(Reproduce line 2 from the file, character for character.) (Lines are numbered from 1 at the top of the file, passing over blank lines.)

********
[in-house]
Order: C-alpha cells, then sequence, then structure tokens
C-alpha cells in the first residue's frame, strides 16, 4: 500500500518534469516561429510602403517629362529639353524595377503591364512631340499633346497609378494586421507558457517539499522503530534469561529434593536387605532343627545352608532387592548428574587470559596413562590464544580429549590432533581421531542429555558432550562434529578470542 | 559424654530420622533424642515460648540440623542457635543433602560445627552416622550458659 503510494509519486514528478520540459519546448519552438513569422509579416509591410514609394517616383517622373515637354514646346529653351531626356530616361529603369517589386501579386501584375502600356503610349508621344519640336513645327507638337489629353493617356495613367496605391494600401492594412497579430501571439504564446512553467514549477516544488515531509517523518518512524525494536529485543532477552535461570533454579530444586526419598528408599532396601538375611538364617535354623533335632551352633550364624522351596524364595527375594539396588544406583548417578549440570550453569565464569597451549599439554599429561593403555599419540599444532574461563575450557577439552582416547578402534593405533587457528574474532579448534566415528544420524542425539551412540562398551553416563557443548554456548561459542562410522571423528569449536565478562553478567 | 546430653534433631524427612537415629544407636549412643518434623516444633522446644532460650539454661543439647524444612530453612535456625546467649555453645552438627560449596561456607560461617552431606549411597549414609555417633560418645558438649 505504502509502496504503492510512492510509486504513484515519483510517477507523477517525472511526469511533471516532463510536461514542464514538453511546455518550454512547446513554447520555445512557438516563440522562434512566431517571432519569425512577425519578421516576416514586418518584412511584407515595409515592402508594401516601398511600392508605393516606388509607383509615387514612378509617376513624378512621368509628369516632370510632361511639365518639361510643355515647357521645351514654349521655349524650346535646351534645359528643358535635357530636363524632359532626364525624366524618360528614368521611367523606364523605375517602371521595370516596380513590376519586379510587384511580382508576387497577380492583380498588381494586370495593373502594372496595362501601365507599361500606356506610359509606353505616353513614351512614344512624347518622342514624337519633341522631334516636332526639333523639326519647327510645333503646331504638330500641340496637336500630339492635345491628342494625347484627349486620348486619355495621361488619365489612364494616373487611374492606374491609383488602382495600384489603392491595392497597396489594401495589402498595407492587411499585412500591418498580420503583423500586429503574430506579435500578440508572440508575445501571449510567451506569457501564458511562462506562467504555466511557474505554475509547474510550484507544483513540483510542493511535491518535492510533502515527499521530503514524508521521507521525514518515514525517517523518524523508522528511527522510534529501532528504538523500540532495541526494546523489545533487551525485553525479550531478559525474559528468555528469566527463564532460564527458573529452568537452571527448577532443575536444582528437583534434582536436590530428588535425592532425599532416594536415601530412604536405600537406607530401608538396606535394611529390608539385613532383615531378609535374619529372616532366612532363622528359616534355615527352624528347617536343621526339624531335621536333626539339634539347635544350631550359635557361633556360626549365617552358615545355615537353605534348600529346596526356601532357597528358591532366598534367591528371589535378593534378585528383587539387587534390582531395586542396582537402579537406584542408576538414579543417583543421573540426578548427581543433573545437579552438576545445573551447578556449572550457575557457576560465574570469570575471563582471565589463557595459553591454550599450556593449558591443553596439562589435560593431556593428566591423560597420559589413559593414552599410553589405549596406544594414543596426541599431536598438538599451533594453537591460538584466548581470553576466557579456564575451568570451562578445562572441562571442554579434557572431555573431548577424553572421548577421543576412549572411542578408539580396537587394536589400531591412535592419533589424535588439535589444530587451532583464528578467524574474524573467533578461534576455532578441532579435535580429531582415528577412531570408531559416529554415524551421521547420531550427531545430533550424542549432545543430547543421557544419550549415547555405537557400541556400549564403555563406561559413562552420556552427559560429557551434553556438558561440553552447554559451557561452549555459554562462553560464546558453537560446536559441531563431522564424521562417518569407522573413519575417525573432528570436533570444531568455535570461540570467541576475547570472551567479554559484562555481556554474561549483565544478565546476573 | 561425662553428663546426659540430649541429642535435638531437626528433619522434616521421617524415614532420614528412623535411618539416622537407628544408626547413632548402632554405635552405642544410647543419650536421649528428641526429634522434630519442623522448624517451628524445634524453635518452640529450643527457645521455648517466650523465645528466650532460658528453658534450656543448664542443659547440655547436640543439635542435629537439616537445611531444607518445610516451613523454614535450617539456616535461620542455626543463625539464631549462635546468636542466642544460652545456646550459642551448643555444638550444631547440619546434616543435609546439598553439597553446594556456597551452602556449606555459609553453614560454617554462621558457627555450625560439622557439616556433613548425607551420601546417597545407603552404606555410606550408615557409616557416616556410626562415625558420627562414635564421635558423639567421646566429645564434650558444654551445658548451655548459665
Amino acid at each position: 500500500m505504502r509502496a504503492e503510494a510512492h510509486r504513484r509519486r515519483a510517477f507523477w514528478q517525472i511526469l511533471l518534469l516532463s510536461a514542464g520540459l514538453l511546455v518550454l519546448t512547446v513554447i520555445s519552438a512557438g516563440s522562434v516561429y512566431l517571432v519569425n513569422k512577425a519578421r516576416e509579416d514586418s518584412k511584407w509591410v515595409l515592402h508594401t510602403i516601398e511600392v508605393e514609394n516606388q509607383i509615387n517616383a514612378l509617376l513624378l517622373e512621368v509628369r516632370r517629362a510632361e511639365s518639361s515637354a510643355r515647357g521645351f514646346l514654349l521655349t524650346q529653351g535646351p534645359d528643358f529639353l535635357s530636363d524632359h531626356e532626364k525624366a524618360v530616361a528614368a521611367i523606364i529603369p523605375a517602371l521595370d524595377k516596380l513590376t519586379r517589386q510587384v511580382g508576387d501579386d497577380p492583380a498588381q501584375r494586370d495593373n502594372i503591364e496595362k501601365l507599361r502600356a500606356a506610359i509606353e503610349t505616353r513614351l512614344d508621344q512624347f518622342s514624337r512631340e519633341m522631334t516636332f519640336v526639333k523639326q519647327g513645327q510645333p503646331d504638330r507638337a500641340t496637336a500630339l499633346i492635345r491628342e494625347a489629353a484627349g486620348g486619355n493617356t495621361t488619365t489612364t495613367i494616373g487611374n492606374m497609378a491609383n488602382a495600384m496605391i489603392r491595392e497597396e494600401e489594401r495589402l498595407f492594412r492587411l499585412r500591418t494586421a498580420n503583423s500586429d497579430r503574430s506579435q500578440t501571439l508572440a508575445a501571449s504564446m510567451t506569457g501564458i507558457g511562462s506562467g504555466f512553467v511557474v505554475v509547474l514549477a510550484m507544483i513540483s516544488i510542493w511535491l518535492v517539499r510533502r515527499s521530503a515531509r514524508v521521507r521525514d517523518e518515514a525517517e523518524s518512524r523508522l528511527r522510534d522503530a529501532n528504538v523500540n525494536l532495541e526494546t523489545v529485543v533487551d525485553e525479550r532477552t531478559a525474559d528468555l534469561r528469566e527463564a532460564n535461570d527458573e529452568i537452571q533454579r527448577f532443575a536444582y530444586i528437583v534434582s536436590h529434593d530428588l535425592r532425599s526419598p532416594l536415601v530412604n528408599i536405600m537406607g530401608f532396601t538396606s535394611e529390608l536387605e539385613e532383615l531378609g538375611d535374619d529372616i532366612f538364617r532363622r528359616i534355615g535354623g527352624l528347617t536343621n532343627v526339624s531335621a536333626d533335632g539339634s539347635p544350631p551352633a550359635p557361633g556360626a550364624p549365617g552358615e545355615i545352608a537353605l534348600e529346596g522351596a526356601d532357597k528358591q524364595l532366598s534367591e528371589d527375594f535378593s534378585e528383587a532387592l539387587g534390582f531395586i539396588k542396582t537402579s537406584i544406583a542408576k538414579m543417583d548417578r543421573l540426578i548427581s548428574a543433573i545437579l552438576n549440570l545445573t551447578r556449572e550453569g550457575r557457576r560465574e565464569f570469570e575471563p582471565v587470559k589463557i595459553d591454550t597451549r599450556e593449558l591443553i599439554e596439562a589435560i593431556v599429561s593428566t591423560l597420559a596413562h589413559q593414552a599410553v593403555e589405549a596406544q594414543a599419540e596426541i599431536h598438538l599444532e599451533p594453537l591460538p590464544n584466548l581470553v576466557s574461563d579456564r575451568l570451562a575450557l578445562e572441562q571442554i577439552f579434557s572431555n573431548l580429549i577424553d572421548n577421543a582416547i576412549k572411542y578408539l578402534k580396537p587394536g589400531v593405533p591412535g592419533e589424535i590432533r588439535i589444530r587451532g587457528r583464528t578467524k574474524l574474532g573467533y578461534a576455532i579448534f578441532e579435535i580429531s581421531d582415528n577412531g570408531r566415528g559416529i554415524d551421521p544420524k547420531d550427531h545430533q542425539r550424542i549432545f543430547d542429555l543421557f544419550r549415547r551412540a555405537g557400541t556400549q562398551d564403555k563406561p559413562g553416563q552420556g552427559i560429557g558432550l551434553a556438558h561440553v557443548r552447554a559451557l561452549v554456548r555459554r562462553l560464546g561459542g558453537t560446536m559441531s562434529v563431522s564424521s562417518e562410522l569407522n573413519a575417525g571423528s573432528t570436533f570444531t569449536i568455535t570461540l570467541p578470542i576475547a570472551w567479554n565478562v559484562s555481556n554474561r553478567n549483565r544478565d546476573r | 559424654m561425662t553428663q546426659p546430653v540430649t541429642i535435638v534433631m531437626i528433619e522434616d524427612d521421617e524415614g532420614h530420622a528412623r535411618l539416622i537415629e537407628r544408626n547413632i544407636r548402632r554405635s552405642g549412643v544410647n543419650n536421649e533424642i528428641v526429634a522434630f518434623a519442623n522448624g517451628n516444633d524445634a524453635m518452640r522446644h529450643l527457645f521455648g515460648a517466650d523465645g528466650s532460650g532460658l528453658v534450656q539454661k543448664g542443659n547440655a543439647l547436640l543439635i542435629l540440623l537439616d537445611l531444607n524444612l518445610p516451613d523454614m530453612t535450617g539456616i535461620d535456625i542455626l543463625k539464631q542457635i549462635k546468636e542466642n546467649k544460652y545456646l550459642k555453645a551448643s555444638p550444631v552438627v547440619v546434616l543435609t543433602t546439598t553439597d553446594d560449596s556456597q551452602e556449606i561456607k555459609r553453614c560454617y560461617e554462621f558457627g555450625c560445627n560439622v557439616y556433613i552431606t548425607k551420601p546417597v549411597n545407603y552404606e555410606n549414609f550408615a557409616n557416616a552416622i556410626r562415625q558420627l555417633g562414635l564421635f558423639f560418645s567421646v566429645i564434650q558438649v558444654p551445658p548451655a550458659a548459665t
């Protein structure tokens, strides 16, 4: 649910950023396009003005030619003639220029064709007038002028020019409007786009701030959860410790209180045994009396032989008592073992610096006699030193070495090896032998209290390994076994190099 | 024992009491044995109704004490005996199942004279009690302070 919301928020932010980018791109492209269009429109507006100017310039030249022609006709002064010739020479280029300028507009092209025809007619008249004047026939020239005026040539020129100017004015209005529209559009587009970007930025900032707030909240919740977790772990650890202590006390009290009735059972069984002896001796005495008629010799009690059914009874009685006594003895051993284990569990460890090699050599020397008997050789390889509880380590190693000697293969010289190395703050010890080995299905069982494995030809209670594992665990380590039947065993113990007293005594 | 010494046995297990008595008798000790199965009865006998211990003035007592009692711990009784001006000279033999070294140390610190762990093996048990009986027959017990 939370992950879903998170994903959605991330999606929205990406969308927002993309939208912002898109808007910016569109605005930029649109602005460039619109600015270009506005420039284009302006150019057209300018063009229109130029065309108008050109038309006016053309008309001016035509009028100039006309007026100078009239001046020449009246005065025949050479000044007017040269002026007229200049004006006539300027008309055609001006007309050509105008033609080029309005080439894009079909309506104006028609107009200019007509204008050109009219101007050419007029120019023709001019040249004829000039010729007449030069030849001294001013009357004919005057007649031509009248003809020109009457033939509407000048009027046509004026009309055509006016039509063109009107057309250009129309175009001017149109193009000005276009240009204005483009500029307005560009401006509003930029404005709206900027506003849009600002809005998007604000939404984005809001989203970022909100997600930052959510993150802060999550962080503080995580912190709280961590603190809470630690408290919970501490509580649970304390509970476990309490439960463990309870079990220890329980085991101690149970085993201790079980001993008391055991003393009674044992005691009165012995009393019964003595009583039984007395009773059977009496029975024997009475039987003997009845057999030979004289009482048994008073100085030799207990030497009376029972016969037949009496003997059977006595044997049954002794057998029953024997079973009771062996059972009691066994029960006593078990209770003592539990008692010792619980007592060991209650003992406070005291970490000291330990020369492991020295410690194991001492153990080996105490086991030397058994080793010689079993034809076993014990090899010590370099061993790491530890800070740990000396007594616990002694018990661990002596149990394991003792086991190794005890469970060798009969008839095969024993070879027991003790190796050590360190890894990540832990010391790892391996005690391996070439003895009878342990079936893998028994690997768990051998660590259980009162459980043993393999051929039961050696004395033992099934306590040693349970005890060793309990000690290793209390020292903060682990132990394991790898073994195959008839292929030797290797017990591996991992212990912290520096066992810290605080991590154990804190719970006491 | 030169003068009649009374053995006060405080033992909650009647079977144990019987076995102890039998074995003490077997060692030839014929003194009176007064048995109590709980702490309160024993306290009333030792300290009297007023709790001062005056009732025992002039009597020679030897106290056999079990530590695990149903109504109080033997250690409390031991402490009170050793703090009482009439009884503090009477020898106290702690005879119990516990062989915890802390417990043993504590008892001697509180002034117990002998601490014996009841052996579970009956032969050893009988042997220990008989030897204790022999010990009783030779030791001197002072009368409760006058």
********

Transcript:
Order: C-alpha cells, then sequence, then structure tokens